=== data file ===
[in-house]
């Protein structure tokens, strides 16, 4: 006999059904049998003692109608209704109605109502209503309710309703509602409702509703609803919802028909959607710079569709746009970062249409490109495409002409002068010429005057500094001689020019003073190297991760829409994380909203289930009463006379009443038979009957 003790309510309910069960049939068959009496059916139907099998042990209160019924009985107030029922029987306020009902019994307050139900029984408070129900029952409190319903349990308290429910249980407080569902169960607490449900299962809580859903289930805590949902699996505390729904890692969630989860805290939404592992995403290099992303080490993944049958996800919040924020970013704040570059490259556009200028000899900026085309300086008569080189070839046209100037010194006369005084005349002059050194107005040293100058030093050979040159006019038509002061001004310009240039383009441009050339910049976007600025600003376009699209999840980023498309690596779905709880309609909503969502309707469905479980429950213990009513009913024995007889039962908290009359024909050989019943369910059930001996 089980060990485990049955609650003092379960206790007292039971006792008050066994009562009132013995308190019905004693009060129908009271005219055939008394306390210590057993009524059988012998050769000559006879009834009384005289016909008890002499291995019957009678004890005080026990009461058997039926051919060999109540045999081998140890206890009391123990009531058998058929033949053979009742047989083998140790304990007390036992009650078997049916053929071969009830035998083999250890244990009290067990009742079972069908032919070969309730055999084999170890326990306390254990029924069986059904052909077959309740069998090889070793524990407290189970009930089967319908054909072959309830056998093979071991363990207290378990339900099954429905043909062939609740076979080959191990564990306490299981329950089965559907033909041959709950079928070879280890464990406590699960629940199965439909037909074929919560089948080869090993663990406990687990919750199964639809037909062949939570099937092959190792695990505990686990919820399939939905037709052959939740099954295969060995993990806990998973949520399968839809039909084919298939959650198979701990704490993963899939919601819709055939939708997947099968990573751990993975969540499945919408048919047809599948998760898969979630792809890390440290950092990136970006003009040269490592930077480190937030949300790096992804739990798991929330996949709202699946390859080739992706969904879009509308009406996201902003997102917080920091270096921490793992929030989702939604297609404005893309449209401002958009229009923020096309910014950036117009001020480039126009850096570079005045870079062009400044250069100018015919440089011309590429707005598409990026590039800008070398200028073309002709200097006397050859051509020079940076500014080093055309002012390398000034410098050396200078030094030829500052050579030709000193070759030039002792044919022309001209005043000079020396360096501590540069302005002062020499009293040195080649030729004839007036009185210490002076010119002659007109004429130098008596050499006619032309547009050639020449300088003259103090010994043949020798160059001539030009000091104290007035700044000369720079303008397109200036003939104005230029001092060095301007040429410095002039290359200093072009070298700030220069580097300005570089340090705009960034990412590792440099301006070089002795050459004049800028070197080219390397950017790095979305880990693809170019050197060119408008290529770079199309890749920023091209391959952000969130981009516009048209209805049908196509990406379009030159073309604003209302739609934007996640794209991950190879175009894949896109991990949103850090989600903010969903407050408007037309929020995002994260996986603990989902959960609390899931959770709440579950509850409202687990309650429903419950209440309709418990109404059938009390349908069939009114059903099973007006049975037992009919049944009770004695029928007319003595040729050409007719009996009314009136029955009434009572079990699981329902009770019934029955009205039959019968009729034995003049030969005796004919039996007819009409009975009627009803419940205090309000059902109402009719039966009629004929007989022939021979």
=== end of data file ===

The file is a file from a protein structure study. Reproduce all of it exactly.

[in-house]
């Protein structure tokens, strides 16, 4: 006999059904049998003692109608209704109605109502209503309710309703509602409702509703609803919802028909959607710079569709746009970062249409490109495409002409002068010429005057500094001689020019003073190297991760829409994380909203289930009463006379009443038979009957 003790309510309910069960049939068959009496059916139907099998042990209160019924009985107030029922029987306020009902019994307050139900029984408070129900029952409190319903349990308290429910249980407080569902169960607490449900299962809580859903289930805590949902699996505390729904890692969630989860805290939404592992995403290099992303080490993944049958996800919040924020970013704040570059490259556009200028000899900026085309300086008569080189070839046209100037010194006369005084005349002059050194107005040293100058030093050979040159006019038509002061001004310009240039383009441009050339910049976007600025600003376009699209999840980023498309690596779905709880309609909503969502309707469905479980429950213990009513009913024995007889039962908290009359024909050989019943369910059930001996 089980060990485990049955609650003092379960206790007292039971006792008050066994009562009132013995308190019905004693009060129908009271005219055939008394306390210590057993009524059988012998050769000559006879009834009384005289016909008890002499291995019957009678004890005080026990009461058997039926051919060999109540045999081998140890206890009391123990009531058998058929033949053979009742047989083998140790304990007390036992009650078997049916053929071969009830035998083999250890244990009290067990009742079972069908032919070969309730055999084999170890326990306390254990029924069986059904052909077959309740069998090889070793524990407290189970009930089967319908054909072959309830056998093979071991363990207290378990339900099954429905043909062939609740076979080959191990564990306490299981329950089965559907033909041959709950079928070879280890464990406590699960629940199965439909037909074929919560089948080869090993663990406990687990919750199964639809037909062949939570099937092959190792695990505990686990919820399939939905037709052959939740099954295969060995993990806990998973949520399968839809039909084919298939959650198979701990704490993963899939919601819709055939939708997947099968990573751990993975969540499945919408048919047809599948998760898969979630792809890390440290950092990136970006003009040269490592930077480190937030949300790096992804739990798991929330996949709202699946390859080739992706969904879009509308009406996201902003997102917080920091270096921490793992929030989702939604297609404005893309449209401002958009229009923020096309910014950036117009001020480039126009850096570079005045870079062009400044250069100018015919440089011309590429707005598409990026590039800008070398200028073309002709200097006397050859051509020079940076500014080093055309002012390398000034410098050396200078030094030829500052050579030709000193070759030039002792044919022309001209005043000079020396360096501590540069302005002062020499009293040195080649030729004839007036009185210490002076010119002659007109004429130098008596050499006619032309547009050639020449300088003259103090010994043949020798160059001539030009000091104290007035700044000369720079303008397109200036003939104005230029001092060095301007040429410095002039290359200093072009070298700030220069580097300005570089340090705009960034990412590792440099301006070089002795050459004049800028070197080219390397950017790095979305880990693809170019050197060119408008290529770079199309890749920023091209391959952000969130981009516009048209209805049908196509990406379009030159073309604003209302739609934007996640794209991950190879175009894949896109991990949103850090989600903010969903407050408007037309929020995002994260996986603990989902959960609390899931959770709440579950509850409202687990309650429903419950209440309709418990109404059938009390349908069939009114059903099973007006049975037992009919049944009770004695029928007319003595040729050409007719009996009314009136029955009434009572079990699981329902009770019934029955009205039959019968009729034995003049030969005796004919039996007819009409009975009627009803419940205090309000059902109402009719039966009629004929007989022939021979």